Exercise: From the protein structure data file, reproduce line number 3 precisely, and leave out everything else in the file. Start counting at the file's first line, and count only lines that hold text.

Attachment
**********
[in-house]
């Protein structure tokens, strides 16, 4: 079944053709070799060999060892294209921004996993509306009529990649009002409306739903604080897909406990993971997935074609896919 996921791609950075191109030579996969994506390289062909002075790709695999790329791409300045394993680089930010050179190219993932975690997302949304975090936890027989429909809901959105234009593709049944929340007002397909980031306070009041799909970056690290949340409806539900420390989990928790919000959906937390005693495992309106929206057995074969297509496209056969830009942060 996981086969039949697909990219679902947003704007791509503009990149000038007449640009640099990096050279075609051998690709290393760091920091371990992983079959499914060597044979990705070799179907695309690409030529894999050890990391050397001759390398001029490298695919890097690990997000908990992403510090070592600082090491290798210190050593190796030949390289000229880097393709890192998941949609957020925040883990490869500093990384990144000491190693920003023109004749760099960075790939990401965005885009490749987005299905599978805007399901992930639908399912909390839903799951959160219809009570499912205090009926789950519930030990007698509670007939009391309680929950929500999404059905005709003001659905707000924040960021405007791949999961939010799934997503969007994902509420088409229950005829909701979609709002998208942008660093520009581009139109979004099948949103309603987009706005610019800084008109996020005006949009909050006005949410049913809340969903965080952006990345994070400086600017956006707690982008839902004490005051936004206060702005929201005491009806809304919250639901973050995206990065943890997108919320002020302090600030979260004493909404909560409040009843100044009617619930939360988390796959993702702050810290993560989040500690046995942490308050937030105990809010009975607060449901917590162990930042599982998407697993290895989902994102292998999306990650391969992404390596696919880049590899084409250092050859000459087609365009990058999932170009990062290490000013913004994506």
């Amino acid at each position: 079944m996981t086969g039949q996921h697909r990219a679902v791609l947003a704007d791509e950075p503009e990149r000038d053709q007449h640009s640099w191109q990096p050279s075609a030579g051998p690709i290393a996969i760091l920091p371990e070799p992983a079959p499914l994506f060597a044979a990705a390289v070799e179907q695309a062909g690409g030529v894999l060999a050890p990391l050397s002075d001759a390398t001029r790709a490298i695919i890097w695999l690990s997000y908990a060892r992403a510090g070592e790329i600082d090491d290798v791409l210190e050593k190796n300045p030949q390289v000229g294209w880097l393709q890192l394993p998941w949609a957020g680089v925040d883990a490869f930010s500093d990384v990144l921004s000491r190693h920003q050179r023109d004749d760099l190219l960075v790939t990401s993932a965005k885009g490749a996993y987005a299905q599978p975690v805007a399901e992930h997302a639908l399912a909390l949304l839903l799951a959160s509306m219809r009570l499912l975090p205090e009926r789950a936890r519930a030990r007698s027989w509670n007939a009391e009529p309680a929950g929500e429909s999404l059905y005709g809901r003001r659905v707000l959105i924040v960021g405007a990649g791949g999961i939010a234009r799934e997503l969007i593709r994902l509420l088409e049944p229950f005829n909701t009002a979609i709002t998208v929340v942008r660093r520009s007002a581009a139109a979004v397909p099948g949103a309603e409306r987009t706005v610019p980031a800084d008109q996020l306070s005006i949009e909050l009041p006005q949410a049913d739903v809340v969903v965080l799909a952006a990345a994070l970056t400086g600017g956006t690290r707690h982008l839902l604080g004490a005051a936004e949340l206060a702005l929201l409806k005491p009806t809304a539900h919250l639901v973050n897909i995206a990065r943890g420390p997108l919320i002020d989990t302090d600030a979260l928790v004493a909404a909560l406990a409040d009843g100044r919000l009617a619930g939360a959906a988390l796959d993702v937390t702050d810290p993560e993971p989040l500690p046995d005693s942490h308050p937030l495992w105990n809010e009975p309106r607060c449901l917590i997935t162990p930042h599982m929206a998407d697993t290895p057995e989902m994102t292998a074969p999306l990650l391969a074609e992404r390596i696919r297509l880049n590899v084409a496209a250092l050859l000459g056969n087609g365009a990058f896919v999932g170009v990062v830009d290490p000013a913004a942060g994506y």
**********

């Amino acid at each position: 079944m996981t086969g039949q996921h697909r990219a679902v791609l947003a704007d791509e950075p503009e990149r000038d053709q007449h640009s640099w191109q990096p050279s075609a030579g051998p690709i290393a996969i760091l920091p371990e070799p992983a079959p499914l994506f060597a044979a990705a390289v070799e179907q695309a062909g690409g030529v894999l060999a050890p990391l050397s002075d001759a390398t001029r790709a490298i695919i890097w695999l690990s997000y908990a060892r992403a510090g070592e790329i600082d090491d290798v791409l210190e050593k190796n300045p030949q390289v000229g294209w880097l393709q890192l394993p998941w949609a957020g680089v925040d883990a490869f930010s500093d990384v990144l921004s000491r190693h920003q050179r023109d004749d760099l190219l960075v790939t990401s993932a965005k885009g490749a996993y987005a299905q599978p975690v805007a399901e992930h997302a639908l399912a909390l949304l839903l799951a959160s509306m219809r009570l499912l975090p205090e009926r789950a936890r519930a030990r007698s027989w509670n007939a009391e009529p309680a929950g929500e429909s999404l059905y005709g809901r003001r659905v707000l959105i924040v960021g405007a990649g791949g999961i939010a234009r799934e997503l969007i593709r994902l509420l088409e049944p229950f005829n909701t009002a979609i709002t998208v929340v942008r660093r520009s007002a581009a139109a979004v397909p099948g949103a309603e409306r987009t706005v610019p980031a800084d008109q996020l306070s005006i949009e909050l009041p006005q949410a049913d739903v809340v969903v965080l799909a952006a990345a994070l970056t400086g600017g956006t690290r707690h982008l839902l604080g004490a005051a936004e949340l206060a702005l929201l409806k005491p009806t809304a539900h919250l639901v973050n897909i995206a990065r943890g420390p997108l919320i002020d989990t302090d600030a979260l928790v004493a909404a909560l406990a409040d009843g100044r919000l009617a619930g939360a959906a988390l796959d993702v937390t702050d810290p993560e993971p989040l500690p046995d005693s942490h308050p937030l495992w105990n809010e009975p309106r607060c449901l917590i997935t162990p930042h599982m929206a998407d697993t290895p057995e989902m994102t292998a074969p999306l990650l391969a074609e992404r390596i696919r297509l880049n590899v084409a496209a250092l050859l000459g056969n087609g365009a990058f896919v999932g170009v990062v830009d290490p000013a913004a942060g994506y």